A supply shock is an event that suddenly reduces the supply of a product or service in an economy, resulting in an increase in price. This event can be caused by a variety of reasons, including natural disasters, wars, or political changes. Supply shocks can lead to a decrease in consumer spending, an increase in unemployment, and a decrease in the overall output of a nation.
Examples of supply shocks include:
- Natural disasters: Natural disasters such as floods, earthquakes, and hurricanes can disrupt production, resulting in a decrease in the available supply of goods and services.
- Wars: Wars can often disrupt the production of essential goods and services, leading to shortages and supply disruptions.
- Political changes: Changes in government policies can also lead to supply shocks. For example, the imposition of trade tariffs or the introduction of new regulations can reduce the supply of certain goods and services.
Example of Supply shock
The OPEC oil embargo of 1973 is an example of a supply shock. The embargo, which was imposed by the Organization of Petroleum Exporting Countries, resulted in an oil shortage in the United States and other countries. This led to an increase in the price of oil and other energy sources, and had a significant impact on the global economy. The embargo caused a decrease in consumer spending, an increase in unemployment, and a decrease in the overall output of many countries.
When to use Supply shock idea
Supply shocks can be used to analyze the effects of a sudden change in the availability of goods or services on an economy. This type of analysis can be used to examine the impact of a variety of events, such as natural disasters, wars, or political changes, on an economy. By examining the effects of a supply shock, economists can better understand the impacts of these events on an economy, and can make more informed decisions about economic policy.
In addition, supply shocks can be used to measure the responsiveness of an economy to changes in supply. This type of analysis is often used to examine how markets respond to changes in supply, and can help to determine the level of government intervention that is needed in a particular market.
Types of Supply shock
- Demand-pull supply shock: This type of shock occurs when the demand for a good or service rises faster than the supply can meet it. This can lead to an increase in price and a decrease in the availability of the good or service.
- Cost-push supply shock: This type of shock occurs when the costs of production increase, leading to higher prices for the good or service. This type of shock can be caused by a variety of factors, including increases in the cost of inputs or labor, or changes in government policy.
Steps of Supply shock
The steps of a supply shock can be divided into three phases: the initial shock, the adjustment period, and the recovery period.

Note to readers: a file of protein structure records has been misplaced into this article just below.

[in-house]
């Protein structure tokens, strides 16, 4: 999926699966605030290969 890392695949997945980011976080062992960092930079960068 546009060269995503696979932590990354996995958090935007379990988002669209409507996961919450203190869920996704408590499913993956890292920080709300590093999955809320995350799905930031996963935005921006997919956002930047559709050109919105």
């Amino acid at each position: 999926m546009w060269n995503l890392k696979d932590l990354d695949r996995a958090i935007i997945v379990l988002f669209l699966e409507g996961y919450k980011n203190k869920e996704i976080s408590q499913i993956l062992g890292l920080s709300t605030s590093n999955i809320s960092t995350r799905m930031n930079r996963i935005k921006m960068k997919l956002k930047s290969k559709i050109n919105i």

- Initial Shock: During this phase, the shock has just occurred, and the economy is adjusting to the sudden reduction in supply. Prices of goods and services will rise as demand outstrips supply, and unemployment will increase as workers are laid off.
- Adjustment Period: During this phase, the economy begins to adjust to the new supply and demand situation. Prices may continue to rise, and economic output may slow, but the economy is beginning to stabilize.
- Recovery Period: During this phase, the economy is beginning to recover from the shock. Prices and unemployment begin to return to normal levels, and economic output begins to grow again.
Possible advantages of Supply shock
Supply shocks can have some positive effects on the economy, including:
- Lower prices: A decrease in the supply of goods and services can lead to lower prices, which can benefit consumers.
- Increased production: In some cases, a supply shock can lead to an increase in production, as firms may be incentivized to increase output in order to meet the increased demand.
- Increased employment: Supply shocks can also lead to increased employment, as firms may be incentivized to hire more workers to meet the increased demand.
Limitations of Supply shock
The limitations of supply shock include:
- Difficulty in quantifying: Supply shocks can be difficult to quantify, as the effects may not be immediately apparent.
- Imprecise timing: Supply shocks may take some time to manifest, making it difficult to accurately predict the timing of their effects.
- Long-term effects: Supply shocks can also have long-term effects, such as reduced investment, as firms may be less likely to invest in an uncertain environment.
- Demand-side policies: Demand-side policies, such as government spending and tax cuts, can help to mitigate the effects of a supply shock. These policies can help to boost consumer demand, leading to an increase in economic activity.
- Supply-side policies: Supply-side policies, such as the provision of subsidies or the removal of trade barriers, can also be used to help reduce the impact of a supply shock. These policies can help to increase the supply of goods and services, leading to a more efficient allocation of resources.
|Supply shock — recommended articles|
|Change In Supply — Stabilization policy — Disinflation — Ratchet effect — Short run aggregate supply curve — Demand shock — Deflation gap — Demand-pull inflation — Crowding out effect|
- Blinder, A. S., & Rudd, J. B. (2013). The supply-shock explanation of the great stagflation revisited. In The Great Inflation: The rebirth of modern central banking (pp. 119-175). University of Chicago Press.
- Asquith, B., Mast, E., & Reed, D. (2019). Supply shock versus demand shock: The local effects of new housing in low-income areas. Available at SSRN 3507532.